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Artist Statement

I tend to go inward and use my body as a teller of shareable, relatable truths. To be in-quiet, to wander, or meander, to yell, to rave, to settle in an action and repeat, these are the avenues that currently feed my practice. There is no one road in my practice and though change can be fruitful, it can also feel like swallowing vitamins that are too big, a little choke-y. The practice that seems most rewarding is listening in and not “trying” to make, playing my hunches, following a feeling, and waiting to reflect and critique afterwards. How can I gain a deeper understanding of myself, my histories and biases? In the end, I create to connect with myself and with others and in turn, to have others connect with me and each other. I embrace the inherent and inevitable unpredictability of performance and that shows up in my practice. 


I am finding my voice within my work. I am “trained” in classical dance forms of Balanchine, Horton and Limon, all of which are complicated by the institutional bio-political structures of their time; yet they have offered me structure and strength. Now I tend to complicate or corrupt them, yet they are legible in my body. My voice moves toward improvisational scores that build upon themselves, I also tend to develop dense movement phrases that are specific to a theme of a work. In this way the works my collaborators and I create tend to push the physical and cognitive limits of the performers. I am caught between the human body as specimen and my own conditional body defined by personal history, societal implications and my physical manifestation. I acknowledge that the body is not separate from the emotional, spiritual and self-awareness of the person I am. Is there honesty in any moving gesture? Our work materializes through colliding roles as makers, performers, and audience; making me invariably dependent on the people (the bodies, emotions, and awareness) of those who are in a shared performance space.  My investigations have, in the last seven years, found roots in identity, particularly multiplicity— a plurality of self that has come into kaleidoscopic focus. 

When moved to begin a new project, I usually get a feeling for a piece, before I understand the concepts or the context. The beautiful thing about feelings, is that they can be complicated and multilayered, —even specific—before becoming clear. When developing  a work, moving toward that feeling is the driver and, that is where collaboration is necessary to my practice. Because of the complicated, multilayered, and specific-while-unclear nature of feelings: having conversation, artistic exchange, and shared attempts to work all help uncover specificity and clarity about ‘the feeling,’ and it becomes a shared feeling that we move toward presenting. I often work with my husband, a musician and composer, to develop music for a new work, but all  the people who come into a process with me tend to explore a feeling and develop concepts with me; reading, writing, drawing and ‘dancing’ through an idea are not unusual acts, even if these are not their mediums.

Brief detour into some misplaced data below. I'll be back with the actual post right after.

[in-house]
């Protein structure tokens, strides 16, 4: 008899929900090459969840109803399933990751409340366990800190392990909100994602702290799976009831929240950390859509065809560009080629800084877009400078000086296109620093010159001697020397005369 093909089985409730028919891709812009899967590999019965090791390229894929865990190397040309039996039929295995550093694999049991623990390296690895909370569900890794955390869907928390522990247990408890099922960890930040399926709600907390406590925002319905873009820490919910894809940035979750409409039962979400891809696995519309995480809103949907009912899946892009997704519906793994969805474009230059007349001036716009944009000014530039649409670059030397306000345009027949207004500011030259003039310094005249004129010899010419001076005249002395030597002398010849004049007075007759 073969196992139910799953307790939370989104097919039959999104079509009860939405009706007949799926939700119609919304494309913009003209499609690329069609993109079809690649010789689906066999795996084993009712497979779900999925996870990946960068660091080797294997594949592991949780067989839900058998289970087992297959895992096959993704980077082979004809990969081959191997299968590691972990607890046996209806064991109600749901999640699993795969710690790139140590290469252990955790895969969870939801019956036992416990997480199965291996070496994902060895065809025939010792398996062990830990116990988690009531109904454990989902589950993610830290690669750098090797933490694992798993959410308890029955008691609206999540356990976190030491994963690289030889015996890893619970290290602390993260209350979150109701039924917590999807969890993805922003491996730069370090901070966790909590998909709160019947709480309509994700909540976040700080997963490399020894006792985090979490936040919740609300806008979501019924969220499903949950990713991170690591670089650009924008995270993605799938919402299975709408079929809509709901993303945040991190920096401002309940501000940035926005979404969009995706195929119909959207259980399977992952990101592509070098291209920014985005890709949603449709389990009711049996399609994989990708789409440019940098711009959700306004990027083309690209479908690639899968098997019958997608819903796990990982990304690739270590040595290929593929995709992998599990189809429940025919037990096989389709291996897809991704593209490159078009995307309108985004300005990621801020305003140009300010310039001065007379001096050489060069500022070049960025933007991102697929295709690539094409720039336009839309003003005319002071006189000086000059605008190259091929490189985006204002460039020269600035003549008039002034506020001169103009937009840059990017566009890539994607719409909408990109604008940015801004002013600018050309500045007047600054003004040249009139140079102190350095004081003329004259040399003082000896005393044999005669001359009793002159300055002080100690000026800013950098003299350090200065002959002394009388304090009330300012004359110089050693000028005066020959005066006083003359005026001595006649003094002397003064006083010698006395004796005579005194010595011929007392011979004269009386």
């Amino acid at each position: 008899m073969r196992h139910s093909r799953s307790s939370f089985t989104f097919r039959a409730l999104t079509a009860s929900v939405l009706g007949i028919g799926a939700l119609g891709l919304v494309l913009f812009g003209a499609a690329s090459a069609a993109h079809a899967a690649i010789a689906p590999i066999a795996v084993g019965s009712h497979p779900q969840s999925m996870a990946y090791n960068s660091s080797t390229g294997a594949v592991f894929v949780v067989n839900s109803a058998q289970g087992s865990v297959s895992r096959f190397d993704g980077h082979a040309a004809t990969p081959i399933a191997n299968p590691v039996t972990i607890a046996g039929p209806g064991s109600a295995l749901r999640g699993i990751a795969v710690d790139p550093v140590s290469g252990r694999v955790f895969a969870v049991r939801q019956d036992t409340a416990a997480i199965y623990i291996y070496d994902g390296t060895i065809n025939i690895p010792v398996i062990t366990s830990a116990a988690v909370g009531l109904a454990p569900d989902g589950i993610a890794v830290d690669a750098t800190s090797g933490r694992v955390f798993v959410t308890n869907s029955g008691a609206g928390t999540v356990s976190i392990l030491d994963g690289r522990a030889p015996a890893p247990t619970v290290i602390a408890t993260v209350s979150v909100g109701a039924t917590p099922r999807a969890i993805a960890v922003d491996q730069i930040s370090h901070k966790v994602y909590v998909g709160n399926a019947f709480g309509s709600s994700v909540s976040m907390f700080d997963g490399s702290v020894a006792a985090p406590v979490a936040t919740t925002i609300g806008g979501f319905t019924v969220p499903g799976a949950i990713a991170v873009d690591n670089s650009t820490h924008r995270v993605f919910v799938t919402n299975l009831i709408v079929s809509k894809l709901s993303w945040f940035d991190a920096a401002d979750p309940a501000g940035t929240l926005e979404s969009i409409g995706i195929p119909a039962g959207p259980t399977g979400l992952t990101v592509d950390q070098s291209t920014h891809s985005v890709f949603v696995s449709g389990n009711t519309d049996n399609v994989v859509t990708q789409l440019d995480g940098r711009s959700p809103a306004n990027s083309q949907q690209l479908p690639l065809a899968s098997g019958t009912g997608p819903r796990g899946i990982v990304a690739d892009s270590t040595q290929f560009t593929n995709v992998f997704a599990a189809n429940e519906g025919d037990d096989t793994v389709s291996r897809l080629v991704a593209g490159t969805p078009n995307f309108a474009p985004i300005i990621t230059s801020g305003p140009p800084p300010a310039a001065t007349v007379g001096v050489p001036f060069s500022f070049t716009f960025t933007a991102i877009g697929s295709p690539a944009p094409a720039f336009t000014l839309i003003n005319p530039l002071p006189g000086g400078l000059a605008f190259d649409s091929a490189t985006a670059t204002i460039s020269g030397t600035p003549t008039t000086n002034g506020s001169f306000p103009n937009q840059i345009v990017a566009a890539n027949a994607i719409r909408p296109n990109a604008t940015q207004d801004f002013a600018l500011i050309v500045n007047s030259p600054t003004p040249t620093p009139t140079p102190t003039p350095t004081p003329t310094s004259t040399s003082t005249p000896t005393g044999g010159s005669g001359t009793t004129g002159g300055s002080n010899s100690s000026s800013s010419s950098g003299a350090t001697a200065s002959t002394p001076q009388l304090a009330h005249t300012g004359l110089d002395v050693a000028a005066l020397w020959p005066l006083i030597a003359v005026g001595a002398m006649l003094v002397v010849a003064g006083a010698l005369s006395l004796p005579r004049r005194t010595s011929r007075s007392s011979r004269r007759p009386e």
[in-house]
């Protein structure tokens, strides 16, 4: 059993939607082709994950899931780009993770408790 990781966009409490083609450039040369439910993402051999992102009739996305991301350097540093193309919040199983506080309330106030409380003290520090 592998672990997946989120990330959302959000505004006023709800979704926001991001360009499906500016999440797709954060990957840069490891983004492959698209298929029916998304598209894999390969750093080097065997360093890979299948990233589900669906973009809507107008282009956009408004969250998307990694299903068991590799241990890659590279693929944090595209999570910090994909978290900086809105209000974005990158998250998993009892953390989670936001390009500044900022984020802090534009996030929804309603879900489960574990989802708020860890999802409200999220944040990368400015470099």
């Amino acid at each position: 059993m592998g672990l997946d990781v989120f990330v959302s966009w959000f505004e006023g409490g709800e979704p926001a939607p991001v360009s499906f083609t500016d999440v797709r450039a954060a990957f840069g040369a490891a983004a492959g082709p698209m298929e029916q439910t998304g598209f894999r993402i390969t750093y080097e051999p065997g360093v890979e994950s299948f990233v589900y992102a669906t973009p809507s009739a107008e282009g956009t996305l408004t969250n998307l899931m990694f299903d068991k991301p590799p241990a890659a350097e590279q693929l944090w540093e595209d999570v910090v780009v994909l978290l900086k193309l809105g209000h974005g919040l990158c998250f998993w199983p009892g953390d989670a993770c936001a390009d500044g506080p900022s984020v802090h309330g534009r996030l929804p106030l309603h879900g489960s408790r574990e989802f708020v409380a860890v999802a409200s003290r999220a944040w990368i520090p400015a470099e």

I feel a need to add that absurdity and humor are elemental to my practice. I cannot be multiplicitous without the willingness to laugh and be laughed at throughout a process.

Sid Ceasar

Short Biography

I am a Dominican American dance artist who choreographs. I have performed and toured with Brian Brooks, Peter Kyle, iKapa, and Stefanie Batten Bland, among others. I received my MFA in Digital and Interdisciplinary Art Practice from City College of New York. My professional affiliations include being artistic advisor for Judson Memorial Church Arts, writer for the Gibney Journal, curator for STUFFED Arts and associate special programs curator for the Museum of Modern Art in the Judson Dance Theater: The Work is Never Done exhibition. I believe in challenging presentational spaces and creating large scale dance performances that engender a sense of impermanence and belonging; the spiritual and the corporeal. In the last three years I have received Ballet Hispanico’s Instituto Coreografico residency, and Alvin Ailey’s New Directions Choreography Lab residency.  Other awards and projects include, a Faculty Student Research Grant from The University of Maryland, a City Corps Artist Grant, and 5 Lower Manhattan Cultural Council Creative Engagement grants. I have received an UpStream Residency from Kaatsbaan International Dance Center and created a new work through a Dance Initiative Residency at The LaunchPad in CO. Additionally I received a Dance Spoleto Residency Award from La MaMAaTheater to present a new work in Spoleto, Italy.  As of fall 2023, I am Assistant Professor at the University of North Carolina- Greensboro, where I teach contemporary forms, ballet, choreography/composition, and dance as a digital practice. In the past I have danced with Brian Brooks, Stefanie Batten BlandPeter Kyle and Helen Simoneau. I often work with my friend Madeline Hollander and David NorsworthyI am invested in creating and presenting collaborative dance productions.

Sid Ceasar

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